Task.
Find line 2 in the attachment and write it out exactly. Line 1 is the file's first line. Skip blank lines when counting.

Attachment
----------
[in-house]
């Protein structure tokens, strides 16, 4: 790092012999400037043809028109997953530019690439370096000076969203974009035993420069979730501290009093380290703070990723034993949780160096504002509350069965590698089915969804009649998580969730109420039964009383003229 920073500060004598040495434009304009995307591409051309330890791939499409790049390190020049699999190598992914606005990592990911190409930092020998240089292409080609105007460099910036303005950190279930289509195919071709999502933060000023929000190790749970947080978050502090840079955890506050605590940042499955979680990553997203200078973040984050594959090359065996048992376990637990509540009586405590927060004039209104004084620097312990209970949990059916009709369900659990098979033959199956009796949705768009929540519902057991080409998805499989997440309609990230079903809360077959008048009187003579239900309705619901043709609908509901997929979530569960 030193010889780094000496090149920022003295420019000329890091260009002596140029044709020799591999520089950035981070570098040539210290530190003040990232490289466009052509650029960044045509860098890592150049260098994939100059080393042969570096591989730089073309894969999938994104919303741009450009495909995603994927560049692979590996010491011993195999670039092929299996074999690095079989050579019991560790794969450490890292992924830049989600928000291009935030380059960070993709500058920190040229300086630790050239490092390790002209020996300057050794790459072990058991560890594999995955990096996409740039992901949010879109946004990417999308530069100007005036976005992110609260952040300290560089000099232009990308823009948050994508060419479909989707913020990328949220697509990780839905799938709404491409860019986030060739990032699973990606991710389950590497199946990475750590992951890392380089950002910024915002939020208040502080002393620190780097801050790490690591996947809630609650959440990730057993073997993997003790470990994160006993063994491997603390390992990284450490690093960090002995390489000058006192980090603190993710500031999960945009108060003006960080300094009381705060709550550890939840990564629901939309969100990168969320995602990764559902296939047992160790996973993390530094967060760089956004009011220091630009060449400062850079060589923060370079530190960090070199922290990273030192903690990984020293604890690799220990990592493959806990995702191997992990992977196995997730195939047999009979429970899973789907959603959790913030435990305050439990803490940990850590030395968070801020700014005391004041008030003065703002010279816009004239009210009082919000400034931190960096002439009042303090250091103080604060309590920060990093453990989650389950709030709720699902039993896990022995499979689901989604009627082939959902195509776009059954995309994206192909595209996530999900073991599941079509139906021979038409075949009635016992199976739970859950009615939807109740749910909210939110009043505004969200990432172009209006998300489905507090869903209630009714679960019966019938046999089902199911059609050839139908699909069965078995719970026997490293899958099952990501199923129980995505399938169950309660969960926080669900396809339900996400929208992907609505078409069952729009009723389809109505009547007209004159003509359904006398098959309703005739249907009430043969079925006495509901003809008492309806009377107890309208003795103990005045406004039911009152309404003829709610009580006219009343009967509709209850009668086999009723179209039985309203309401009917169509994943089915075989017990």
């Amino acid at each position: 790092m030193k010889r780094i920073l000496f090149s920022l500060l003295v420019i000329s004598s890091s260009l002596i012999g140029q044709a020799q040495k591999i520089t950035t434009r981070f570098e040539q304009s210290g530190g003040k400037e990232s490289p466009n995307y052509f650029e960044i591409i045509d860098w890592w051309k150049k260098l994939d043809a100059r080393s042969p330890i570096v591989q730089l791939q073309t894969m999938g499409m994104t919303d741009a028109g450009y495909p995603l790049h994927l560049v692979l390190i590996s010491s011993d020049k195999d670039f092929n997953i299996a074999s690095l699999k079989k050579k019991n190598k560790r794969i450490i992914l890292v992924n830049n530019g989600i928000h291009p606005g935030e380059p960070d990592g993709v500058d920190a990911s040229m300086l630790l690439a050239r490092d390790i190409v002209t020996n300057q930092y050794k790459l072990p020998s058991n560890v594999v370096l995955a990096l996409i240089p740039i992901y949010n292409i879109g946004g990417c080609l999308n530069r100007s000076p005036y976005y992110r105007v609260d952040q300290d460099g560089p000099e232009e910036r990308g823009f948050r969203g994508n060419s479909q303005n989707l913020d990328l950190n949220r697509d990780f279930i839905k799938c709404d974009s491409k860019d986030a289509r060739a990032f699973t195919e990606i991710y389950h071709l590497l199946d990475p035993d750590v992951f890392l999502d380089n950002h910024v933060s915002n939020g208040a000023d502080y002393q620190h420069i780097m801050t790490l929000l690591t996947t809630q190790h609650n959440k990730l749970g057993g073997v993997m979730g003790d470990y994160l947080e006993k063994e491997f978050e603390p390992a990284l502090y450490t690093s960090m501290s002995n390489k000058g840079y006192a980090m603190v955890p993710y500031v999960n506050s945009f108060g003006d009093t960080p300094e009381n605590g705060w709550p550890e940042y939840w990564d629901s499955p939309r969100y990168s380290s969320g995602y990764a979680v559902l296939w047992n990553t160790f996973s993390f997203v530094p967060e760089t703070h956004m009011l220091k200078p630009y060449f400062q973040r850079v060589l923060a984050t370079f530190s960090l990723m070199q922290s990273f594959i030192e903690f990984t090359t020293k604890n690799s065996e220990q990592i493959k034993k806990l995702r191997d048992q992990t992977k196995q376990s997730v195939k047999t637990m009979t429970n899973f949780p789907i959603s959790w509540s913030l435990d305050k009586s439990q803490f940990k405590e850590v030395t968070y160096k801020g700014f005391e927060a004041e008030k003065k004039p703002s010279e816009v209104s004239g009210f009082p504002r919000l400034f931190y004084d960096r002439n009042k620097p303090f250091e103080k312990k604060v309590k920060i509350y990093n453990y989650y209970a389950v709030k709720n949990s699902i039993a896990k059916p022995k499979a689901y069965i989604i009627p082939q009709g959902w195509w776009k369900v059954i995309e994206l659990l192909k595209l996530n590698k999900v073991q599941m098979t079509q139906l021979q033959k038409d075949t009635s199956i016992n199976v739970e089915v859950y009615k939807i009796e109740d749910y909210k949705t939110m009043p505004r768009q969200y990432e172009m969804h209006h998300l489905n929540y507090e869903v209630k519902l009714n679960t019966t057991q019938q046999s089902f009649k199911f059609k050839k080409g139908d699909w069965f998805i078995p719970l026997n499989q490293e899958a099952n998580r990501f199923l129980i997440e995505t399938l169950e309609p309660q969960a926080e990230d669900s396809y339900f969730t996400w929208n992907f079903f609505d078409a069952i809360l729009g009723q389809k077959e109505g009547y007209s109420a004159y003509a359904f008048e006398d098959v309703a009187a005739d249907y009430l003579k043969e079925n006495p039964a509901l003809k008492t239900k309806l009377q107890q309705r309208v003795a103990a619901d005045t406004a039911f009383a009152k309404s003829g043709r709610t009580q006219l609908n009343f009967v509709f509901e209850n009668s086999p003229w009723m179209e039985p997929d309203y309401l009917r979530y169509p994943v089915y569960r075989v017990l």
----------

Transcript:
């Protein structure tokens, strides 16, 4: 790092012999400037043809028109997953530019690439370096000076969203974009035993420069979730501290009093380290703070990723034993949780160096504002509350069965590698089915969804009649998580969730109420039964009383003229 920073500060004598040495434009304009995307591409051309330890791939499409790049390190020049699999190598992914606005990592990911190409930092020998240089292409080609105007460099910036303005950190279930289509195919071709999502933060000023929000190790749970947080978050502090840079955890506050605590940042499955979680990553997203200078973040984050594959090359065996048992376990637990509540009586405590927060004039209104004084620097312990209970949990059916009709369900659990098979033959199956009796949705768009929540519902057991080409998805499989997440309609990230079903809360077959008048009187003579239900309705619901043709609908509901997929979530569960 030193010889780094000496090149920022003295420019000329890091260009002596140029044709020799591999520089950035981070570098040539210290530190003040990232490289466009052509650029960044045509860098890592150049260098994939100059080393042969570096591989730089073309894969999938994104919303741009450009495909995603994927560049692979590996010491011993195999670039092929299996074999690095079989050579019991560790794969450490890292992924830049989600928000291009935030380059960070993709500058920190040229300086630790050239490092390790002209020996300057050794790459072990058991560890594999995955990096996409740039992901949010879109946004990417999308530069100007005036976005992110609260952040300290560089000099232009990308823009948050994508060419479909989707913020990328949220697509990780839905799938709404491409860019986030060739990032699973990606991710389950590497199946990475750590992951890392380089950002910024915002939020208040502080002393620190780097801050790490690591996947809630609650959440990730057993073997993997003790470990994160006993063994491997603390390992990284450490690093960090002995390489000058006192980090603190993710500031999960945009108060003006960080300094009381705060709550550890939840990564629901939309969100990168969320995602990764559902296939047992160790996973993390530094967060760089956004009011220091630009060449400062850079060589923060370079530190960090070199922290990273030192903690990984020293604890690799220990990592493959806990995702191997992990992977196995997730195939047999009979429970899973789907959603959790913030435990305050439990803490940990850590030395968070801020700014005391004041008030003065703002010279816009004239009210009082919000400034931190960096002439009042303090250091103080604060309590920060990093453990989650389950709030709720699902039993896990022995499979689901989604009627082939959902195509776009059954995309994206192909595209996530999900073991599941079509139906021979038409075949009635016992199976739970859950009615939807109740749910909210939110009043505004969200990432172009209006998300489905507090869903209630009714679960019966019938046999089902199911059609050839139908699909069965078995719970026997490293899958099952990501199923129980995505399938169950309660969960926080669900396809339900996400929208992907609505078409069952729009009723389809109505009547007209004159003509359904006398098959309703005739249907009430043969079925006495509901003809008492309806009377107890309208003795103990005045406004039911009152309404003829709610009580006219009343009967509709209850009668086999009723179209039985309203309401009917169509994943089915075989017990």